Are Trucks Allowed to Drive in the Left Lane?


Virtually every driver will eventually encounter a slow-moving leading driver in the left lane on the highway, which is typically reserved for passing and faster-moving traffic. This is not only irritating for trailing drivers but also potentially dangerous. Slow-moving vehicles on the left tend to bog down the flow of traffic, increasing the likelihood of accidents. Since trucks are larger and inherently more dangerous than most other passenger vehicles, it is especially dangerous for trucks to linger in the left lane.

The Legality of Trucks in the Left Lane

Most states have enacted a law prohibiting trucks from using the left-most lane on the highway or limiting left lane use solely to passing. Truck drivers must adhere to state laws, and state laws can change dramatically. A truck driver should know which laws will apply during a long-distance route and change driving habits accordingly. It may be legal for the truck to use the left lane in one state only for it to be illegal in the next, and another state may restrict left lane use solely for passing.

Many truck drivers find these policies irritating or outright disruptive for several reasons. Confinement to the rightmost lanes on the highway means a truck driver must contend with merging traffic from onramps. Most highway accidents occur due to sudden speed changes, such as a driver suddenly hitting the brakes during a merge to avoid hitting a passing vehicle.

State Laws for Left Lane Usage

Several states uphold specific laws pertaining to trucks while most simply apply the same laws universally to all drivers and expect them to use good judgment and drive safely for conditions. Truck drivers in certain states should take care to follow state left lane laws at all times.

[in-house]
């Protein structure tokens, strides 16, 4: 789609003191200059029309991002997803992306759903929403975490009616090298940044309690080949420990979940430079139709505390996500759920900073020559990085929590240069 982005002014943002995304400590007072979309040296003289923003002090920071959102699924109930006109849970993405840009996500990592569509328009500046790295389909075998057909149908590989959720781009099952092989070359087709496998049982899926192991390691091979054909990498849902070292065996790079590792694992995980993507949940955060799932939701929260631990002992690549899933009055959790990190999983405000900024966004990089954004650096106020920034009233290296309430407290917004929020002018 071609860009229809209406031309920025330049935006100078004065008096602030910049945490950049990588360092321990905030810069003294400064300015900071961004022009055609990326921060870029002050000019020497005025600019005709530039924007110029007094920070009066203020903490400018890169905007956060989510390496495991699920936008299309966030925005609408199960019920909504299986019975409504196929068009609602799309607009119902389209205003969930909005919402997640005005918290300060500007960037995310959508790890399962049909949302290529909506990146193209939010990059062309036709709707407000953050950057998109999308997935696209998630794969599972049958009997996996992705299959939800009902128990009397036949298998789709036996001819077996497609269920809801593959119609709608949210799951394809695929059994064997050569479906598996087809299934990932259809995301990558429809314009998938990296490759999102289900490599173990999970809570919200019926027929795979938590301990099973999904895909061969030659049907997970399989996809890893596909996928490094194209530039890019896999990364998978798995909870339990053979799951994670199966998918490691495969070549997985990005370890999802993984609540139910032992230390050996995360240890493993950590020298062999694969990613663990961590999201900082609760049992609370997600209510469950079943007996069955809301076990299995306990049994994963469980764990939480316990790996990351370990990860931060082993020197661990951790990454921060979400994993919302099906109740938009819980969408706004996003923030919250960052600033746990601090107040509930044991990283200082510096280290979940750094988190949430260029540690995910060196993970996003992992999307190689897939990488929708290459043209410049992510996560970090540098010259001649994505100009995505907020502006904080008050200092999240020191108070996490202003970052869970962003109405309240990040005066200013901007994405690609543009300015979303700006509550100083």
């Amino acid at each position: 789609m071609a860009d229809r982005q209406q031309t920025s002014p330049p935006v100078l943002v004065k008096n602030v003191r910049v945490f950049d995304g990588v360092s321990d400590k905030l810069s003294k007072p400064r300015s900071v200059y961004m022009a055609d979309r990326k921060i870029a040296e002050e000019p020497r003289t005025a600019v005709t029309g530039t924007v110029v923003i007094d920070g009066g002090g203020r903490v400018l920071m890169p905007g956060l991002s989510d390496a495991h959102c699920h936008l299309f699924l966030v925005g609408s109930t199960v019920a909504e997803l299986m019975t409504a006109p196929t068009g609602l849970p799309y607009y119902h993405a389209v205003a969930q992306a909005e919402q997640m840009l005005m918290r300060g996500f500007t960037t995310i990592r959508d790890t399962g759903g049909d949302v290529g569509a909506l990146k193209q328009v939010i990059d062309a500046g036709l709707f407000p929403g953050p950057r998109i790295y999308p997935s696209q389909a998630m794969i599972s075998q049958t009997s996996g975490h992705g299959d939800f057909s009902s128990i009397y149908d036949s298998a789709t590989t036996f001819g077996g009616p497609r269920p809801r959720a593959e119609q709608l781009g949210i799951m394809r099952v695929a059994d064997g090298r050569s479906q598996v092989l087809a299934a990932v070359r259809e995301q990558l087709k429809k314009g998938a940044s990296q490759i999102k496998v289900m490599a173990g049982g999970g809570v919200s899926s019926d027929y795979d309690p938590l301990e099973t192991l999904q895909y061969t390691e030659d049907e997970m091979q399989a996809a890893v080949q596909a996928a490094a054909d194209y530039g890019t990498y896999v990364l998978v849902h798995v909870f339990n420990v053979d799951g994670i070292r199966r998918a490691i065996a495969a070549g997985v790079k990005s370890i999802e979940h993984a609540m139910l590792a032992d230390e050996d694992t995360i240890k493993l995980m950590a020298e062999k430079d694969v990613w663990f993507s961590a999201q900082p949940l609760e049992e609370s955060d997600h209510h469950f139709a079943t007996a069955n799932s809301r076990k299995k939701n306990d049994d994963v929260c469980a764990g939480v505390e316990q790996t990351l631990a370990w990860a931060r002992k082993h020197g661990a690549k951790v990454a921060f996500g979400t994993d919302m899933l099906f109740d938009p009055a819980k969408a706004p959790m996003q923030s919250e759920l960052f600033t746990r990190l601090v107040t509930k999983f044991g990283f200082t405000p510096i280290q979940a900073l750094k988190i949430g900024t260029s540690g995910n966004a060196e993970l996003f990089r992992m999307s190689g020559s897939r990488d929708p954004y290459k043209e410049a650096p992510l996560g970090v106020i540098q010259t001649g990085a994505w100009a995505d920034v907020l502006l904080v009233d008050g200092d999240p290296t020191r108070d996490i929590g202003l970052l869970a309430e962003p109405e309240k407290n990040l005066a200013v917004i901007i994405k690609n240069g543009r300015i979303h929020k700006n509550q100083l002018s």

• California requires any driver who is driving slower than the flow of surrounding traffic to use the rightmost lane when not passing other drivers.
  • Indiana upholds a law against “slowpoke” drivers. A driver who occupies the left lane without passing in a way that prevents other drivers from passing could face a fine of $500 or more.
  • Oregon law requires commercial vehicles weighing more than 10,000 pounds to use the right lanes whenever possible, with few exceptions.
  • Hawaii legislators recently introduced a bill that would prohibit trucks weighing 10,000 pounds or more from using the left lane on any road with three or more lanes.
  • Washington state law prohibits any commercial vehicle from using the left lane on a road with three or more lanes.
  • New Jersey roads have designated areas where trucks weighing 10,000 pounds or more cannot use the left lane. Violations can lead to fines up to $300.
  • Many other states have introduced legislation to restrict left lane usage for commercial truck drivers. When a truck driver fails to adhere to such a law and causes an accident, liability for the resulting damages will almost certainly fall to the truck driver.

All drivers should remember that although a slow-moving driver lingering in the left lane can be frustrating, it is never worth engaging in potentially dangerous driving maneuvers to avoid the slow driver. Eventually, the driver will need to move over for one reason or another, so it is always best to leave a comfortable space between a driver’s vehicle and a leading vehicle.

Many drivers hold to the rule of allowing one car length of space for every 10 mph of speed. For example, if you are driving at 60 mph, you should try to leave about six car lengths of space between your vehicle and a leading vehicle, if possible. However, all drivers should know how to move with the flow of traffic. Regardless of what type of vehicle you drive, you should keep to the right at all times except to pass slower-moving vehicles.

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